I started by looking at the Koch Snowflake, and we found this by constructing it. We started with an equilateral triangle that had side length 9cm (a little revision of constructions), and then split each side into three 3cm sections. On the middle of each of these sections, we constructed a new 3cm equilateral triangle. Now we split each 3cm side into three 1cm sides, and again constructed a 1cm equilateral triangle in the middle section on each side.
We then discussed the nature of fractals and their self-similarity, and their applications to things such as coastlines.
With open day fast approaching, it has been that time of the year when all the displays get a revamp. I like to do lots of posters and displays anyway, but in the run up to Open Day, I wanted to something a little bit special. And this year I devises a project for my Year 7 class which ran over a couple of weeks on the different types of numbers.
We had started by looking at various types of numbers, starting with the usual suspects such as Primes, Factors, Multiples, etc. But we diverged into some other nice types of numbers as well, such as Perfect Numbers and Happy Numbers. I used this PowerPoint (shown below) to deliver the lessons, and talk through the different properties.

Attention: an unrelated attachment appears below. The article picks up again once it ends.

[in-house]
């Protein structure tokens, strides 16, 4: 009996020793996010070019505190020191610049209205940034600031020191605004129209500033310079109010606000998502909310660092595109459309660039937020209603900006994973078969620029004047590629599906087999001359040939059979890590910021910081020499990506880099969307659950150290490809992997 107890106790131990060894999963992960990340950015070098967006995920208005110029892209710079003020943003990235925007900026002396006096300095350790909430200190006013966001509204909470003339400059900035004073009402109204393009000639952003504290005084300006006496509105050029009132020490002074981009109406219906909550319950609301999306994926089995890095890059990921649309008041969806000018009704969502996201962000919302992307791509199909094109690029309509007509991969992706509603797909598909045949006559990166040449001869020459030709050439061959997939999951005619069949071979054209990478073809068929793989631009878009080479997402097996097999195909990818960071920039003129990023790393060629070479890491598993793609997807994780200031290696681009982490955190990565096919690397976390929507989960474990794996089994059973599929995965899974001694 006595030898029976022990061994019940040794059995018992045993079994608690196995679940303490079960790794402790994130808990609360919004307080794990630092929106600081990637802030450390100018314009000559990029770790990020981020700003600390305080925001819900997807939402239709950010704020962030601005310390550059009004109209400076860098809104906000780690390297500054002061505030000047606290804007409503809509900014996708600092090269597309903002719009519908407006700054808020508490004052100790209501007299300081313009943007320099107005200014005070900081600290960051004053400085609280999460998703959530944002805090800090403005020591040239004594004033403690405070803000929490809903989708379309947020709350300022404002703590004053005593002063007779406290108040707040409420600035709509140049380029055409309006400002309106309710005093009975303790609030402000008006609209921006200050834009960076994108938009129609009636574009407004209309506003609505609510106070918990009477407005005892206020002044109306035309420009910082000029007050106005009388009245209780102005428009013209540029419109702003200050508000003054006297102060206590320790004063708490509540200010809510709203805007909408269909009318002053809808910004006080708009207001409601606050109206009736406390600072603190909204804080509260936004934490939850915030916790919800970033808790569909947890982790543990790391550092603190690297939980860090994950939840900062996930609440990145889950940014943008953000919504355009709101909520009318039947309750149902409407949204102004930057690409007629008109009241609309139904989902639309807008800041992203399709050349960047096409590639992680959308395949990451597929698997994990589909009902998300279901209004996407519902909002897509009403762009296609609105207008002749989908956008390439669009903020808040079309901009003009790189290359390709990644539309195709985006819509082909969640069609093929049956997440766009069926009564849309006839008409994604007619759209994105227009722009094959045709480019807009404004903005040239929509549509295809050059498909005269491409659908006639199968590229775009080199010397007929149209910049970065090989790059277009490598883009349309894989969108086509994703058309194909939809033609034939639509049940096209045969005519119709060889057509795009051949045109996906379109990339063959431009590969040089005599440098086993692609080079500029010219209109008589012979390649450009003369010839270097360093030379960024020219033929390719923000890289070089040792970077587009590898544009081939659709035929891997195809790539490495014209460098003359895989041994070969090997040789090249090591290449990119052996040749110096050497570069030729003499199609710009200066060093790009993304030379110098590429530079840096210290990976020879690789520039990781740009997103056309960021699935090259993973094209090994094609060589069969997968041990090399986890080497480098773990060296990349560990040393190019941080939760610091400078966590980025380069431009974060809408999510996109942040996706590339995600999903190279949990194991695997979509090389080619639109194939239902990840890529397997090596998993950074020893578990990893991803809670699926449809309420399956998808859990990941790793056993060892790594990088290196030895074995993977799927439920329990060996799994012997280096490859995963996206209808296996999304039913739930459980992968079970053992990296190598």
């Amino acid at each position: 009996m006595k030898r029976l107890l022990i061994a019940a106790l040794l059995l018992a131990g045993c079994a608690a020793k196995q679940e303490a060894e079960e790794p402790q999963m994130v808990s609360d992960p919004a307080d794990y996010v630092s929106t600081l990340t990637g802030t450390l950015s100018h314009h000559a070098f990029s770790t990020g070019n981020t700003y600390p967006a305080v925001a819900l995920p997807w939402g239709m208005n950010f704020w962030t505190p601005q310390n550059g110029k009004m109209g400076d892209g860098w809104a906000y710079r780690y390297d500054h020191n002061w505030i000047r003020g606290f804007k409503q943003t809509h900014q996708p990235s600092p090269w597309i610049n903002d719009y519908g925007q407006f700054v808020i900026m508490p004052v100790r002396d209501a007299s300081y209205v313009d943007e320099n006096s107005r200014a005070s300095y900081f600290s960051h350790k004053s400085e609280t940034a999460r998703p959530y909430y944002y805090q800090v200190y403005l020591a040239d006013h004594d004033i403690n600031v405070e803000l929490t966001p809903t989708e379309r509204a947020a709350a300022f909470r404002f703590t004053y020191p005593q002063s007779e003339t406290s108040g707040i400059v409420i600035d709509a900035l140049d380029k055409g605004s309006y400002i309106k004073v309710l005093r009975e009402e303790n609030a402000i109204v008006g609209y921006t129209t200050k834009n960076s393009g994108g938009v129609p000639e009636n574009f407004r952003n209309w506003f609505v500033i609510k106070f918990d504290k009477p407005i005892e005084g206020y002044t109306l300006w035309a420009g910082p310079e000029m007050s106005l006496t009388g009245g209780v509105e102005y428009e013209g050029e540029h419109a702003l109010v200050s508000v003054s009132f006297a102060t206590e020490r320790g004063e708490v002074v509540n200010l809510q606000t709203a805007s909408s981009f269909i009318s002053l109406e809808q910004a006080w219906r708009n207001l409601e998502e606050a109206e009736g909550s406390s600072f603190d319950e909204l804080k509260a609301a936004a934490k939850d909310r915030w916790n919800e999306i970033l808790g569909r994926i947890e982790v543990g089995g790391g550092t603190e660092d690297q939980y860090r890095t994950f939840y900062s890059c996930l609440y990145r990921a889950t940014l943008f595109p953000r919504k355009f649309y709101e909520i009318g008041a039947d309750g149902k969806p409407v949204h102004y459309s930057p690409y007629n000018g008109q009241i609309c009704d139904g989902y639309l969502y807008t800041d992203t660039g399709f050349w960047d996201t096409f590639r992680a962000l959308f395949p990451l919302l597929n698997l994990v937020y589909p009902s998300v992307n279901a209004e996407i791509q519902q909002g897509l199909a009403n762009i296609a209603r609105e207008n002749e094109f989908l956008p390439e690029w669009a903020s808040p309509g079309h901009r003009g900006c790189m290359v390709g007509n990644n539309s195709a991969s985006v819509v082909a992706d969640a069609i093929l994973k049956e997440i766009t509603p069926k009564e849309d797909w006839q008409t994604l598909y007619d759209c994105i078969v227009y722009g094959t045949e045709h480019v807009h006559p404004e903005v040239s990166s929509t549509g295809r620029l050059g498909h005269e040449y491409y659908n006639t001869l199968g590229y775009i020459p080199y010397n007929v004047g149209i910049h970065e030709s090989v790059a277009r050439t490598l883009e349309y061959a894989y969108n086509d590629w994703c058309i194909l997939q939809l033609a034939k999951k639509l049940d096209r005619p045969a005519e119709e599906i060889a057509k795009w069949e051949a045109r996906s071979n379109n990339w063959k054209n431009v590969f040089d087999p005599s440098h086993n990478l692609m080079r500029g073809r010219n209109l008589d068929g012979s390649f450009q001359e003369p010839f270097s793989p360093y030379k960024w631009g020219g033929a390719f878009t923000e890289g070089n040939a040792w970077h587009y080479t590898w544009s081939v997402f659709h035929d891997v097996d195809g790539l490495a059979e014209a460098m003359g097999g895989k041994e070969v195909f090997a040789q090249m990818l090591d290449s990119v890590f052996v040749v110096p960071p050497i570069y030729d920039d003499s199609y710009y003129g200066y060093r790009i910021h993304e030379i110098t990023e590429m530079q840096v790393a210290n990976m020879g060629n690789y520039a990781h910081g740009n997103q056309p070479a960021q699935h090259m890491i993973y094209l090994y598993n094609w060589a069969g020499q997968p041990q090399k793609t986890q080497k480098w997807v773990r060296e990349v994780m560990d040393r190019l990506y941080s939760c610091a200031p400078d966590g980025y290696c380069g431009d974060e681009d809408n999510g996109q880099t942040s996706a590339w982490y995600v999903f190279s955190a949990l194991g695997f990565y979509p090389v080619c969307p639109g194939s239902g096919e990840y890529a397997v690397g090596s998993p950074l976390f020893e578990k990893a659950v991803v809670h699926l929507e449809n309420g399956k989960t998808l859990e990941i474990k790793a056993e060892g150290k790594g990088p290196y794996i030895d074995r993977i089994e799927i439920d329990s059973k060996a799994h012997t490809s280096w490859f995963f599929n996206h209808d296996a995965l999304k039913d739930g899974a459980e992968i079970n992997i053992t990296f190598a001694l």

With my Year 7 class we have recently been studying various aspects of data handling, including averages (including from frequency tables) and a variety of graphical representations. With the end of term drawing near, and having completed the scheme of work ahead of schedule, I decided to do one of my favourite projects with the: the Average Student (available to download from TES).
This project uses many areas of the data handling cycle, and in my opinion is an excellent way to get them to see the whole process.
Once I had introduced the task to them, we started off by discussing what kinds of information we could collect about the class. There were lots of good ideas, and a few more abstract ones as well, and we started to build up a spreadsheet of all the data that we wanted to include. It is really important (in my opinion) to let them decide which information it is that we should collect to give them more ownership over the task. I would recommend having a few ideas to include if they don't come up with any though. Height, eye colour, shoe size, number in family, etc are good ones, as they cover the different types of data.